[00:40:02] We’re going to see mom crafting it. We’re going to have a special on our phantom paper and our paper texture packs. Right. We’re going to do 30 percent off, um, these packs and spend four or five hours doing it. Trying to get the email, right. Trying to make it look good. Trying to make it as good as my competitors, make their emails look right.
[00:40:19] And send it to my team and they all test the links. So it’s all good. We check it on, you know, phones and different things. Okay. We send it out. Um, and then someone [00:40:30] writes in, in five minutes. Here you said it was 40 percent off, and here you said it was 30 percent off. Which one is it?
[00:40:38] diane: 70? Is it 70? Add them together.
[00:40:41] Dustin Lee: Yeah, right. It said 30 and 40. We had, we had done it
[00:40:44] diane: wrong. And so then how do you, what do you
[00:40:46] Dustin Lee: do with that? Well, that’s where these kind of unintuitive things come in. So then I didn’t have time. I was out of time. And so in 15 minutes, I wrote up just a plain text email and said, I messed up. I did the price, these two different prices.[00:41:00]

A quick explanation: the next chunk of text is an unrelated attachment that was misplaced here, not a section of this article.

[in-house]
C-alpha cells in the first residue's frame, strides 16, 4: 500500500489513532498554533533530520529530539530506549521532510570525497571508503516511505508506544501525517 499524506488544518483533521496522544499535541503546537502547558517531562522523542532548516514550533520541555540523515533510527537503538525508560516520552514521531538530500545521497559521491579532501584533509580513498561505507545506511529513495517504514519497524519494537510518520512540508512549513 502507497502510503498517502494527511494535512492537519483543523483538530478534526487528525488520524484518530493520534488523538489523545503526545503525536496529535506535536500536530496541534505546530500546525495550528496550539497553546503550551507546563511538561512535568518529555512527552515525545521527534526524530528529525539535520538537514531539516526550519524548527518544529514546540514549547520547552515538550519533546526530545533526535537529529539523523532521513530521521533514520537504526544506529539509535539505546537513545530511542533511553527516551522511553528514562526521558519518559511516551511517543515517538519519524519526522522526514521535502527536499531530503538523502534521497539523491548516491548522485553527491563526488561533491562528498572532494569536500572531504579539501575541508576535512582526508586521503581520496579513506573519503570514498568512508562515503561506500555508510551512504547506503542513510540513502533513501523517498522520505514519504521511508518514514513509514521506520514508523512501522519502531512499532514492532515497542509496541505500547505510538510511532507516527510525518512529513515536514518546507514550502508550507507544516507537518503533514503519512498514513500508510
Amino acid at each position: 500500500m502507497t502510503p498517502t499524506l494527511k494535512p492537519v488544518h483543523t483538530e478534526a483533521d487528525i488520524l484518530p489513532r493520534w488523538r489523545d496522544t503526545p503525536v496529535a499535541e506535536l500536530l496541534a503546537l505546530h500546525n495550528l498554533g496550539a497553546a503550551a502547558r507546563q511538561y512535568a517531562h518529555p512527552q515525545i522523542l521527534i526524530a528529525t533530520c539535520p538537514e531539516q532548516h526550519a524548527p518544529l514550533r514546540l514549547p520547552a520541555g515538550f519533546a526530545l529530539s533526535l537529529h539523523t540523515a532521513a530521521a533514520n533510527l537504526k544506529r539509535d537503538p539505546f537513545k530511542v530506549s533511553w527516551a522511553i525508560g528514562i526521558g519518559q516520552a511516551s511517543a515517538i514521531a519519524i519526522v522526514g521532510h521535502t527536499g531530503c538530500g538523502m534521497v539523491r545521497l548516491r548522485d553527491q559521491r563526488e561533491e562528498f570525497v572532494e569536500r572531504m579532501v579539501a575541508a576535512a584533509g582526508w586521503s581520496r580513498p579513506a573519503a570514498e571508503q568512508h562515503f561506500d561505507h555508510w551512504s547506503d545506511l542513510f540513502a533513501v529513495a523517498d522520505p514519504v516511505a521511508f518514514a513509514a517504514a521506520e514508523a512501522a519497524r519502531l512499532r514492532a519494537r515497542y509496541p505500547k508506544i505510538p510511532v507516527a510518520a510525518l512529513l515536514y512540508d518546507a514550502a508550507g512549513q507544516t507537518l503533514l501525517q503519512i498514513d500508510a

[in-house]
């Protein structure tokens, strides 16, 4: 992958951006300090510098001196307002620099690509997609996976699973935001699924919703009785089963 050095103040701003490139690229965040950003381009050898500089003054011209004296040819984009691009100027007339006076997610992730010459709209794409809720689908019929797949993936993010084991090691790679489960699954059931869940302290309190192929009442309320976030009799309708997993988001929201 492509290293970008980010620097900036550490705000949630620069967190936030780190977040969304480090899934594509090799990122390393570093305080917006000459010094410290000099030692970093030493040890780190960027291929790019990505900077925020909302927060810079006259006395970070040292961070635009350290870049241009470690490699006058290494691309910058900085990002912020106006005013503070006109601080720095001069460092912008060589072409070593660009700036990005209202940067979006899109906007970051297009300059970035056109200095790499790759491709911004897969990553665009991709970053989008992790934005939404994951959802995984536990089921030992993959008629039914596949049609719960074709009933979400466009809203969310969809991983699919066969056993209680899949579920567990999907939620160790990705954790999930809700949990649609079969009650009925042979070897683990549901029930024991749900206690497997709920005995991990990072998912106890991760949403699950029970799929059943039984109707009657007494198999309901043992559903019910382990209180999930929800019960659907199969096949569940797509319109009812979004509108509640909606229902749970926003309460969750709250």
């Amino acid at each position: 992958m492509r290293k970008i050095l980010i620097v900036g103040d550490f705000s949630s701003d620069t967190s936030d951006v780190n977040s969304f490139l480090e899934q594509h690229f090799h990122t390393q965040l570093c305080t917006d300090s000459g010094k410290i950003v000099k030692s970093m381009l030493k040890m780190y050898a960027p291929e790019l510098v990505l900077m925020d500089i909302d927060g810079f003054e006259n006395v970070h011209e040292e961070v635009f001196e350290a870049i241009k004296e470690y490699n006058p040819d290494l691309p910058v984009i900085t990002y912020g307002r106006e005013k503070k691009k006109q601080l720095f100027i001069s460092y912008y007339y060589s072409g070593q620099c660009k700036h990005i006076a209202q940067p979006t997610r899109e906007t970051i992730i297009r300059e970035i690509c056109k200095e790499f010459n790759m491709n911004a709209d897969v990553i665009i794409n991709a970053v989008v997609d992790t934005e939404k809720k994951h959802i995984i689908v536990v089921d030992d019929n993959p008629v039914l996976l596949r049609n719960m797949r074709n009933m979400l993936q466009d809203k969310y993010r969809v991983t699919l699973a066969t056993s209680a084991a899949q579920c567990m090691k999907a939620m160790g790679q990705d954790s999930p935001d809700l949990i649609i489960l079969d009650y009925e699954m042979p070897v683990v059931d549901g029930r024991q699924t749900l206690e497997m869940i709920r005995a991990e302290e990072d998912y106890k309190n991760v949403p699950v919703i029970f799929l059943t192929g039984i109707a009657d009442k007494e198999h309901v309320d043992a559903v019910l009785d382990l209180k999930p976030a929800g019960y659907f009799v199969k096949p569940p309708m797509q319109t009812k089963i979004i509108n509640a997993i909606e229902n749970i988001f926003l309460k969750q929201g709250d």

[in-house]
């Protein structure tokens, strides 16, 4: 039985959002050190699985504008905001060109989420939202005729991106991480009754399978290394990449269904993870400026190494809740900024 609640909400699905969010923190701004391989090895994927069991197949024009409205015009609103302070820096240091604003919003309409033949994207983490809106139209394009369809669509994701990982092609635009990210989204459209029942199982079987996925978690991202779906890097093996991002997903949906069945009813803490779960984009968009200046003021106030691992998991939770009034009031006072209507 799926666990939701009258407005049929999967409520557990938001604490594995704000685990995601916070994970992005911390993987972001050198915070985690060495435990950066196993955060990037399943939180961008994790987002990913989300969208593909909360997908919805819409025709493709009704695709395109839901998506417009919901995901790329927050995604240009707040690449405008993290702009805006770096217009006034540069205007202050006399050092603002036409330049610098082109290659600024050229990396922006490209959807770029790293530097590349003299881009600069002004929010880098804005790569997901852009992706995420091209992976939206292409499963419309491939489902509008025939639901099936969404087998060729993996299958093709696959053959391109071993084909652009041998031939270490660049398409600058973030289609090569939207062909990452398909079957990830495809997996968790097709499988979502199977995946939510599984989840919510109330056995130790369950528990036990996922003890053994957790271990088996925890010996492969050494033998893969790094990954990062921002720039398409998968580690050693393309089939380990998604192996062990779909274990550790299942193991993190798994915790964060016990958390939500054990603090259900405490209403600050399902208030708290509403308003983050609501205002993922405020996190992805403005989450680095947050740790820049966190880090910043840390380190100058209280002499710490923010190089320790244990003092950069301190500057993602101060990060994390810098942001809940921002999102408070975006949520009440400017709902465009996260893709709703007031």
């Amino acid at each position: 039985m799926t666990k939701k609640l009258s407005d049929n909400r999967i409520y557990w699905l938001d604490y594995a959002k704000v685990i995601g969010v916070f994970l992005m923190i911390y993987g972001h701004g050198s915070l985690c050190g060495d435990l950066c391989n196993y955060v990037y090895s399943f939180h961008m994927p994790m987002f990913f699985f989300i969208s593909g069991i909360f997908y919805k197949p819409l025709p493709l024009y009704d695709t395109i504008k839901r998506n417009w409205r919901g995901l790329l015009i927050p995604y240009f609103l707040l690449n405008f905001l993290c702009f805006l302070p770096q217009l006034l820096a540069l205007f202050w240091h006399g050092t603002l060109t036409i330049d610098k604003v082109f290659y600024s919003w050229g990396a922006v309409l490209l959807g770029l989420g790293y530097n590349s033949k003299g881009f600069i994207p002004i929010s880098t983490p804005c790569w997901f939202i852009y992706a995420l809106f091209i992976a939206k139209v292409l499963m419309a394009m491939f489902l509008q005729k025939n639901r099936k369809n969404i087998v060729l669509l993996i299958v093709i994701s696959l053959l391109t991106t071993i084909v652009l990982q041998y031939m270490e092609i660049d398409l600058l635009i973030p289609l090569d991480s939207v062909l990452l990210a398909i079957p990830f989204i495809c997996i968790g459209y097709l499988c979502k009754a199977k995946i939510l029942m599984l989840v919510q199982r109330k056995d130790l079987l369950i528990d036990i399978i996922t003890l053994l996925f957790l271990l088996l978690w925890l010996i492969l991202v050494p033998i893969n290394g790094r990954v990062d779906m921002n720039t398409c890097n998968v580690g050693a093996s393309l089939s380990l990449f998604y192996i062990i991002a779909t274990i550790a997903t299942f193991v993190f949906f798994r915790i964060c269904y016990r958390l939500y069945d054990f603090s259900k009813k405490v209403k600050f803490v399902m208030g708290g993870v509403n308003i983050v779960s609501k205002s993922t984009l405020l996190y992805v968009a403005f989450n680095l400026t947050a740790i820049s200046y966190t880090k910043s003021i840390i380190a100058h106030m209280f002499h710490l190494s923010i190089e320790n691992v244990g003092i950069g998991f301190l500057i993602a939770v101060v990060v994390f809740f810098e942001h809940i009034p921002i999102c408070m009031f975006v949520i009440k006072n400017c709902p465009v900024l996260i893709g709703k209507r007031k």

[00:41:00] I’m going to honor the higher price for you. It’s 40 percent off. Um, go grab it. It’s going to last just as long are bad. I think that’s like the subject line was something like are bad or like, Hey, I can’t believe I did this. And that email brought in 20 times what the 1 I spent 5 hours on was. So sometimes you stumble across things like all of a sudden you’re like, oh, wow, like people don’t care sometimes how pretty the email is.
[00:41:26] They just want you to be authentic and people wrote in saying, wow, I really appreciate that [00:41:30] you wanted that price. You know, some people try to like, you know, try to squirm their way out of that. So, um, that’s how things come up. A lot of times you put something out into the world and you don’t expect it and you’re like, oh, interesting.
[00:41:41] That’s. People responded and you try to do more of it.